What is the common point between all the ventures I have worked for?
Constant frictions, frustrations, if not anger between the Business and Tech teams.
It is quite common indeed to see 2 “startups” within one startup: the Business side and the Tech side. By Business side, I mean the Sales, Operations, Marketing, Customer Support people who are in charge of acquiring clients and run the daily operations. By Tech side, I refer to all the dev, product, engineer people who are in charge of building the technical aspect and ensuring the product is working fine and constantly evolving.
I felt this frustration from my very first Rocket startup. At the time I joined it, it was still a pretty small team so I knew everyone quite well both on the business and tech side. As an Expansion Manager, I was travelling in all the new cities we were launching to build the local team on the ground and ensure brand awareness and client acquisition activities (offline marketing, partnerships). In such a position, I was front row to notice some product bugs and request new product features as I was in constant communication with clients, potential or acquired, who were telling me what was working well / not working / could be improved or added.
I was then lucky enough to have quite a direct communication with my CTO and tech team that I knew well. I could simply send them a Skype message to let them know about any feedback I had. They were very happy to hear from me and being able to get a feeling of how the product was used in different cities of the world through me.
I thought it was an ideal situation but looking back at it, it was far from being ideal — as I was constantly bugging the tech team with my requests / ideas in an unorganised way and had no way to track the implementation of whatever I was asking for.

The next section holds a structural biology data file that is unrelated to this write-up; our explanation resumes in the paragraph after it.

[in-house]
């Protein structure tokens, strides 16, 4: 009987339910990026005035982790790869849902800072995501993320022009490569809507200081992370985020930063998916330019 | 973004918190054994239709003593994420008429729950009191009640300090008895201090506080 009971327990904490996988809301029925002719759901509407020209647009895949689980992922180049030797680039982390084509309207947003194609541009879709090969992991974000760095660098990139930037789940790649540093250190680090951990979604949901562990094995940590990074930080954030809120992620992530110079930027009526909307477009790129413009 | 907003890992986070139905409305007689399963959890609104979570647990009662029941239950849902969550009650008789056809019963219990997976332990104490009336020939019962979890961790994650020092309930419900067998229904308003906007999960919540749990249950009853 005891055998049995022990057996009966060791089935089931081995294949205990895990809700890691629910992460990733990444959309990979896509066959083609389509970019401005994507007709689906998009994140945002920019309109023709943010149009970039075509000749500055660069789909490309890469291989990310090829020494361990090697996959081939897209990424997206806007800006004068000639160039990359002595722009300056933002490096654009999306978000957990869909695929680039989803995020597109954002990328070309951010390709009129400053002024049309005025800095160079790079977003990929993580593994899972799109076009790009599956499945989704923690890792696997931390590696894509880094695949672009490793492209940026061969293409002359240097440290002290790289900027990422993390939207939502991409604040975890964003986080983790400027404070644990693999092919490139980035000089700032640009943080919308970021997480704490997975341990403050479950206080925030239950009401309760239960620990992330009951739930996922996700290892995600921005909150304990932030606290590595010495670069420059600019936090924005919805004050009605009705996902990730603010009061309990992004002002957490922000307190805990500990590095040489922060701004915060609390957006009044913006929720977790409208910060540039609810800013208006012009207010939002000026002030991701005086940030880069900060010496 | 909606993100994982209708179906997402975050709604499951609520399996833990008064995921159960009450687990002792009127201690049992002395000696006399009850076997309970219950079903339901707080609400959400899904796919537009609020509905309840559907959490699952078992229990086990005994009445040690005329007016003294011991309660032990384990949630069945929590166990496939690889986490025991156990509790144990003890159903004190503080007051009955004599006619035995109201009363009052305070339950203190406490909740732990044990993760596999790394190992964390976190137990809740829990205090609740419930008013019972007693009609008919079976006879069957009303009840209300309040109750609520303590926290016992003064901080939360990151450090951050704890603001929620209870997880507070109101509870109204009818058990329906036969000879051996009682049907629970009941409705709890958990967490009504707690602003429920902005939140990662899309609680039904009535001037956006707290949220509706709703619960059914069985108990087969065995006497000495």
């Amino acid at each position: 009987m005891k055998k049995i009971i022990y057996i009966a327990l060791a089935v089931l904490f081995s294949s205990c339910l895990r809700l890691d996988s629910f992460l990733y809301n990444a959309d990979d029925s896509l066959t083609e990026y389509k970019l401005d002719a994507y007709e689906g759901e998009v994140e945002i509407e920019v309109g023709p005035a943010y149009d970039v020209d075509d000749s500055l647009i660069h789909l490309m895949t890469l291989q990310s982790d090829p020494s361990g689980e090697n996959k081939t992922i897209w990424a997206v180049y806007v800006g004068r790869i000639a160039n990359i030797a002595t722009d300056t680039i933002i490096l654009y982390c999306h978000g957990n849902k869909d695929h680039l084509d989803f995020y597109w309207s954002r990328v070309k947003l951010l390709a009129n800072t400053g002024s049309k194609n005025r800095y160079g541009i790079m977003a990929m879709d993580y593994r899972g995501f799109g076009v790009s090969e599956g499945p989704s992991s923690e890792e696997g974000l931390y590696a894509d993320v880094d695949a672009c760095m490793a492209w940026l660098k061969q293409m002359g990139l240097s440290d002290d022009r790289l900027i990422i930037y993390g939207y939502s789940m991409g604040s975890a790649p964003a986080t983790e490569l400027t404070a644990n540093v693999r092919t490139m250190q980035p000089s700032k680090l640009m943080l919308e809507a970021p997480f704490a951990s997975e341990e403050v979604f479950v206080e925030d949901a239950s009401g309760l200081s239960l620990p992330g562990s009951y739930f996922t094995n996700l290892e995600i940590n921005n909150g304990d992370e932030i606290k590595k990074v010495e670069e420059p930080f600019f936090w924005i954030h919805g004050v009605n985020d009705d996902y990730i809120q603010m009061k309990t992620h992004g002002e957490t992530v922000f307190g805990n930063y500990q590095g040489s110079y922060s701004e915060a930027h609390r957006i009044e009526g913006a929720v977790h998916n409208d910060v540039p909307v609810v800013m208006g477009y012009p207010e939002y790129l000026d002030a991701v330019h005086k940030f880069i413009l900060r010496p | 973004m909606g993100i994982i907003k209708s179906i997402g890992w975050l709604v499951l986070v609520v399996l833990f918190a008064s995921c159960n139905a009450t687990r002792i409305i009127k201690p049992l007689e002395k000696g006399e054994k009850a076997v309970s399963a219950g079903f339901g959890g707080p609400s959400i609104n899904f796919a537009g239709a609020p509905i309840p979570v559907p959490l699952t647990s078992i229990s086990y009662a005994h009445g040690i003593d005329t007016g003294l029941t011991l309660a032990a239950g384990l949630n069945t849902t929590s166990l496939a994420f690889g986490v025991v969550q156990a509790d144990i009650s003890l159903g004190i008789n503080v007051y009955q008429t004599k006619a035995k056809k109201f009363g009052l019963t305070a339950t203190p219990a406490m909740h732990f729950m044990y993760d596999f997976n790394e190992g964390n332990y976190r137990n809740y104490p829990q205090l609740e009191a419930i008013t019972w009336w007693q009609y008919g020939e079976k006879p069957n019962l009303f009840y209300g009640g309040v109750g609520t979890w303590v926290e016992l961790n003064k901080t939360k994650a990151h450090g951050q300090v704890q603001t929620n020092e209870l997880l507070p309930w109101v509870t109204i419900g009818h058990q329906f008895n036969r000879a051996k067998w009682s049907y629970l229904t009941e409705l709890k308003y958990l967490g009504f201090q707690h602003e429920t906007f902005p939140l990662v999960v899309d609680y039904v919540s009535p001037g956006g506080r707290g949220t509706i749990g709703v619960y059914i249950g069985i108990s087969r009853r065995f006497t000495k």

It was a way to make it work in a setting where there was limited team members and early stage business, but I learnt later on that one could not scale a venture like this.
And my learning about this happened quite fast after — when I joined a couple of months later my third and last Rocket Internet venture as Global Head of Operations, in charge of making sure that daily operations were smooth and constantly optimised.
I joined in a context that was not the easiest — we had just migrated from one tech backend to another, and this was coming with many “bugs” and issues as it often happens in these cases. There was a lot of confusion about how the product was working and integrated to diverse operational tools we were using (Stripe, etc) and it triggered numerous issues for the Business teams who had to handle angry customers and PR people using a broken system.
It also triggered a lot of manual work for the Operations and Customer Support teams I was managing as some automations were not correctly set up and needed to be constantly QAed on our side to make sure the front end was not affected. We were running many key processes out of google sheets and the Customer Support team was overloaded by clients complaining they got charged too much or were misled by our website.
The frustration of my team was very palpable and hard to contain. From the first day, I organised 1:1 with all of them and they unanimously put the blame on the tech teams who were simply not doing the job.
It was my first role in Operations but I understood straight away how Operations and Tech are linked and I decided to go talk to the Tech team to get their view of the situation.
They were sitting in another office where I went to spend the day with them.
Their view was basically opposite to what I heard from the Business teams — they complained they could not work properly on fixing the platform and ensuring its long-term success because they were constantly bugged by useless requests from the Business team.
This very tense situation made me learn fundamental stuff about how to handle the relationship between Business and Tech teams, that I have used in other startups to make it work:
1)Both Business and Tech team have to understand each other: and by “understand”, I mean they have to know which kind of work each team is doing and how:
- Business teams have to understand that the Tech team has specific work methods and can’t constantly be bugged for the most trivial requests — they work in “sprints” of a couple of weeks where they focus on a couple of things they want to get done, and have a clear roadmap and prioritisation scheme mostly validated by top management, if not the CEO him/herself